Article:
You are what you ingest

Maria Full of Grace

Catalina Sandino Moreno may look like a younger, less zaftig J-Lo, but Maria Full of Grace is no Gigli matter.

Catalina Sandino Moreno may look like a younger, less zaftig J-Lo, but Maria Full of Grace is no Gigli matter.

Rated 4.0

People in the covert commerce of drugs are squeezed into alliances and associations that, much like terrorist cells, must be kept isolated from one another to ensure that one arrest does not threaten the entire network. One cog in this well-oiled machine is the human mule, whose charter is to physically transport these illicit products across international borders from producer countries to mind-numbingly lucrative consumer markets. Writer-director Joshua Marston, in his first feature film, escorts us into the life of one such teenage Colombian mule with startling, nonjudgmental detail and harrowing clarity.

Maria Full of Grace is a tense, barebones tale of socioeconomic entrapment, escape, risk, deception, determination, desperation, threats, violence and exploitation. It paints distinguishable human faces on, and fleshes out, what we normally know only as common criminal statistics. And it moves along fluidly without standard-issue Hollywood embellishment or sensationalism.

The Maria of the title (played by Catalina Sandino Moreno) is an impulsive 17-year-old flower-plantation laborer in a small, rural town outside Bogotá, who strips thorns from rose stems under a dictatorial supervisor who treats her with contempt. She lives with—and resentfully must use her income to help support—her mother, unwedded sister and nephew. She is pregnant by a boyfriend she does not love and who does not love her; he shares a house with nearly a dozen other family members. She sees her life entering the fast lane of a lifetime of poverty and misery, and she decides to alter her future orbit.

Maria shocks her family by abruptly quitting her job after a clash of will with her boss and decides her best option is to visit a friend who is working as a maid in Bogotá. A young man she meets at a local dance offers her a ride to the big city first and then an opportunity to work as a “swallower.” Her job of “body packing” would be to ingest dozens of heroin capsules made from the severed fingertips of surgical gloves, fly to an international destination and literally excrete the packets onto the drug market. Her payment would be $5,000, an amount many times the average annual Colombian income and one that could change her life forever.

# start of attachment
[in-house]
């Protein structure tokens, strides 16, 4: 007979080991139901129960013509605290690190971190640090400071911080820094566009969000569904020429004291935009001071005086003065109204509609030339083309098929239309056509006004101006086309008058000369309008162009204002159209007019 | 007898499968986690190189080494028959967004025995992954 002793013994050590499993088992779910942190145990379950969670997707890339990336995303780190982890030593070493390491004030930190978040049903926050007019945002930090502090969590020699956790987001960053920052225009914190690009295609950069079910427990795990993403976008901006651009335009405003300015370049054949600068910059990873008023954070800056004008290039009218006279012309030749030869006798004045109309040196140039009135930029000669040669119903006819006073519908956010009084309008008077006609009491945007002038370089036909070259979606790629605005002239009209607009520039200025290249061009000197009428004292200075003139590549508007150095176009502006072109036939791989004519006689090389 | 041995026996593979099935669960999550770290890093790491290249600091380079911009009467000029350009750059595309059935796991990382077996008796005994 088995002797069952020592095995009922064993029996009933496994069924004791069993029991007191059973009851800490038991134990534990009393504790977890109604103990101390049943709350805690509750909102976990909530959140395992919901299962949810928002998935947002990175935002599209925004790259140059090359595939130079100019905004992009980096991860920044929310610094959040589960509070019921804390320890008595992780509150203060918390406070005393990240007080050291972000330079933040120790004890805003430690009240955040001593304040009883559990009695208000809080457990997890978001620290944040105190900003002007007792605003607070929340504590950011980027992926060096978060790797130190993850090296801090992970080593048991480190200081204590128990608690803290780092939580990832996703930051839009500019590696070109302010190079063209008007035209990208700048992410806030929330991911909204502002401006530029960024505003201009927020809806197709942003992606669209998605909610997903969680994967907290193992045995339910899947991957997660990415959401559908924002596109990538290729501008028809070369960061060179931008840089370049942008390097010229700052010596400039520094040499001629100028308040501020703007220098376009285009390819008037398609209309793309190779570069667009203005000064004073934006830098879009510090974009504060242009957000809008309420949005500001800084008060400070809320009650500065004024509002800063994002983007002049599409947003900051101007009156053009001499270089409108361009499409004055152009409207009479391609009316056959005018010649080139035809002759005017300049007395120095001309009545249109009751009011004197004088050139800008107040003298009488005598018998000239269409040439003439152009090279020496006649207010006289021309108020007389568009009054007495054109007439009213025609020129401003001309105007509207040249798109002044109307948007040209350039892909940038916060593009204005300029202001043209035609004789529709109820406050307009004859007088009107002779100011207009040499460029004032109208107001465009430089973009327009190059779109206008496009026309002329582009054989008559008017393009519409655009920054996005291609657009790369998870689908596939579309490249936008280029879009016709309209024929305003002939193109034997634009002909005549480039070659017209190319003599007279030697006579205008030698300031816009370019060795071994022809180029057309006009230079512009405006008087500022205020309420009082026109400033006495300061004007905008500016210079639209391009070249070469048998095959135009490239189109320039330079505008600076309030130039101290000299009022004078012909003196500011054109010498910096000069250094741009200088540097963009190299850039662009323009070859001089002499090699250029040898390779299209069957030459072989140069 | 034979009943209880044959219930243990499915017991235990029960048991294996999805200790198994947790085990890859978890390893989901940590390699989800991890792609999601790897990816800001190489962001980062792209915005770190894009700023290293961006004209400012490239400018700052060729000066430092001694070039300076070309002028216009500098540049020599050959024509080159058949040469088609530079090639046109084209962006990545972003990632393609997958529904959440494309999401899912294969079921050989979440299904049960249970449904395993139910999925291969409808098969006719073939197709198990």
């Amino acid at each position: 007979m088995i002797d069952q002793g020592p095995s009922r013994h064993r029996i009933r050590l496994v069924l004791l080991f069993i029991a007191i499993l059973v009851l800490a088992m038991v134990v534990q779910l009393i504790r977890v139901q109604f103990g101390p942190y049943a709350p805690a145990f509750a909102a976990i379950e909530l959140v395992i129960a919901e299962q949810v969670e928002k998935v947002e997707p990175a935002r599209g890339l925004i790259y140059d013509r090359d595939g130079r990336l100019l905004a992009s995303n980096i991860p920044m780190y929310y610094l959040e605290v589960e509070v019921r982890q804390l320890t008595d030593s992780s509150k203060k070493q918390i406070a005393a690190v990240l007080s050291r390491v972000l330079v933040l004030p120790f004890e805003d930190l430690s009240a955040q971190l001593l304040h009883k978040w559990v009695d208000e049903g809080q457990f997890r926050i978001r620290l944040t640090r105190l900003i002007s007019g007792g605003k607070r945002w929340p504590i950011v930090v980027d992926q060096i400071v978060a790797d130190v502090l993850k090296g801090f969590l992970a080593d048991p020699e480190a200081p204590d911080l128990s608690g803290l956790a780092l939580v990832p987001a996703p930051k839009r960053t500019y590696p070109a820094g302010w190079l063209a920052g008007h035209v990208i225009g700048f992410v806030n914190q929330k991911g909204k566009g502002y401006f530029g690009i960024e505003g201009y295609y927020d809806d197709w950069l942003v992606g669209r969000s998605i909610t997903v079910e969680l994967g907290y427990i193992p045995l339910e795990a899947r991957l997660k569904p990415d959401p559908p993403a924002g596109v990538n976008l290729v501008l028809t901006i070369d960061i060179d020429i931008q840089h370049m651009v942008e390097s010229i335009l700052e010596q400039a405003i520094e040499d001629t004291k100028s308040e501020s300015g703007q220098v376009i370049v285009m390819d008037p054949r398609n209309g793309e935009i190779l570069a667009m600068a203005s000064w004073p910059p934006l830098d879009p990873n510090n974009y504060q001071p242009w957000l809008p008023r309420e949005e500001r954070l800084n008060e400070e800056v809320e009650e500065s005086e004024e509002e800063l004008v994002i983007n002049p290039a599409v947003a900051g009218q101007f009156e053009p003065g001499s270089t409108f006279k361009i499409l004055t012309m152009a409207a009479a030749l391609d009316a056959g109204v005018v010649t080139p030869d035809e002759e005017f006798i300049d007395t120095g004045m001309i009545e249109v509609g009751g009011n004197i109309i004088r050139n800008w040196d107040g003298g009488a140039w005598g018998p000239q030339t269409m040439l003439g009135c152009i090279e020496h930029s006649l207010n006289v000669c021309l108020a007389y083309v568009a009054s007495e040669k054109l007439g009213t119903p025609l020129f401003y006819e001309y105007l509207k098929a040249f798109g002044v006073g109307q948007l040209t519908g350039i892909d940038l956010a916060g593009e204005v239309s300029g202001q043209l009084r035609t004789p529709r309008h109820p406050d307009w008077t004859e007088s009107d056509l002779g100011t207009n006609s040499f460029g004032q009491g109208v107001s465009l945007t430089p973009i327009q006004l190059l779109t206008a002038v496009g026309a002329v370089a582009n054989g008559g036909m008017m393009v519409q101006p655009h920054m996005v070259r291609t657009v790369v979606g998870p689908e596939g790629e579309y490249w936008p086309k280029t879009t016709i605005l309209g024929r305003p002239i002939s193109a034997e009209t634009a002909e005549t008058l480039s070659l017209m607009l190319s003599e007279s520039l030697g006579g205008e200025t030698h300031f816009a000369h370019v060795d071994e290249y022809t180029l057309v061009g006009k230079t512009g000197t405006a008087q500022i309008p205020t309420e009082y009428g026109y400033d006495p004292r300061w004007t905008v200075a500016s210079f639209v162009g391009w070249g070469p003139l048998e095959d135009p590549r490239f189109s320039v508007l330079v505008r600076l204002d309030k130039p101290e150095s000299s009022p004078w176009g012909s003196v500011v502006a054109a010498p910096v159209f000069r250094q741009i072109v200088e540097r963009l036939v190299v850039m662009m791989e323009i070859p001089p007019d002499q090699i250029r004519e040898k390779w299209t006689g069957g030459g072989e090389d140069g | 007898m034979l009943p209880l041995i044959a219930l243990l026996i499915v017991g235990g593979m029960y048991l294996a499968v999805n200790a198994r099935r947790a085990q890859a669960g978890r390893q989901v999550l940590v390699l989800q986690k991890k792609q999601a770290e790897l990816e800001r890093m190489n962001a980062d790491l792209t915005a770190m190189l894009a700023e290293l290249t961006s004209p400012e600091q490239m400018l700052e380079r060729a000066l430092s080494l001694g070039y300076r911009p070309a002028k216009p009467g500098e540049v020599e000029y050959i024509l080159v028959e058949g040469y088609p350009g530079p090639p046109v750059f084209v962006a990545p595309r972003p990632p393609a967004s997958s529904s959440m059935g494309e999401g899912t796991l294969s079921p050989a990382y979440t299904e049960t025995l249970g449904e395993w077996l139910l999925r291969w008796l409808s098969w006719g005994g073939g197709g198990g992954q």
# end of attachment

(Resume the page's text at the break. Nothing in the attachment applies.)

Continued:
Marston develops the story as a sort of mule procedural manual that gradually and organically begins to ooze danger and conflicted emotions. He had conversations with hundreds of people, from actual jailed mules to Colombian immigrants in Queens and airport customs inspectors, to feed authenticity into his script. And he uses the camera as a fly-on-the-wall observer rather than for artificial dramatic enhancement.

Marston spoon-feeds viewers the instruction and training invested in the activity (the female mules practice by ingesting whole grapes) as he illuminates the seductive as well as the callous and violent elements of the milieu. Mule handlers calmly downplay the risk and emphasize the payoff of the task at hand. Drug thugs at the receiving end of the route are not above cutting open the stomach of an overdosed carrier to retrieve their product. And this contrasting manipulation and intimidation emanates a sort of horror-film stench of decayed souls.

Moreno is pitch-perfect as the fiercely independent, contradictory, flawed Maria, who seeks a brighter future for herself and her unborn child. She is gradually exposed to and may soon be consumed by the cancerous tentacles of drug trafficking, and she begins making some tough decisions about the value of her own soul. She exhibits an aura of credibility that increases in complexity as her compassion and humanism are tested. And her efforts are complemented by naturalistic performances from the entire cast.

Charles Bowden, in his revelatory narco-trafficking exposé Down by the River, sums up America’s pitiful war on drugs, the true mother of all wars, rather succinctly: “Nothing that creates hundreds of billions of dollars of income annually and is desired by millions of people will be stopped by any nation on this earth.” Maria Full of Grace shows us not only how this trafficking is executed but also how wide and mainstream the complicity in this business has spread.